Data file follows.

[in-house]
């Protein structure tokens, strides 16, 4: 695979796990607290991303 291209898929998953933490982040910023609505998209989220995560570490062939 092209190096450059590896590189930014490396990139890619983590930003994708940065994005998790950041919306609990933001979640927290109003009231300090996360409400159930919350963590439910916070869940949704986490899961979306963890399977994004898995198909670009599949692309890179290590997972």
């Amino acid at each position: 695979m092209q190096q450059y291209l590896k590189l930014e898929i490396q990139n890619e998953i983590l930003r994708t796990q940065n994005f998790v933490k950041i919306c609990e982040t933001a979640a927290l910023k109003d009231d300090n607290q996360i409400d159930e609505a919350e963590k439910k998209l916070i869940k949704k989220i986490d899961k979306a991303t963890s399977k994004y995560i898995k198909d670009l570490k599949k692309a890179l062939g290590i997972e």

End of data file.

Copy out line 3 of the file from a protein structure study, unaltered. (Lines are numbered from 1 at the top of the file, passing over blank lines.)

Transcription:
């Amino acid at each position: 695979m092209q190096q450059y291209l590896k590189l930014e898929i490396q990139n890619e998953i983590l930003r994708t796990q940065n994005f998790v933490k950041i919306c609990e982040t933001a979640a927290l910023k109003d009231d300090n607290q996360i409400d159930e609505a919350e963590k439910k998209l916070i869940k949704k989220i986490d899961k979306a991303t963890s399977k994004y995560i898995k198909d670009l570490k599949k692309a890179l062939g290590i997972e």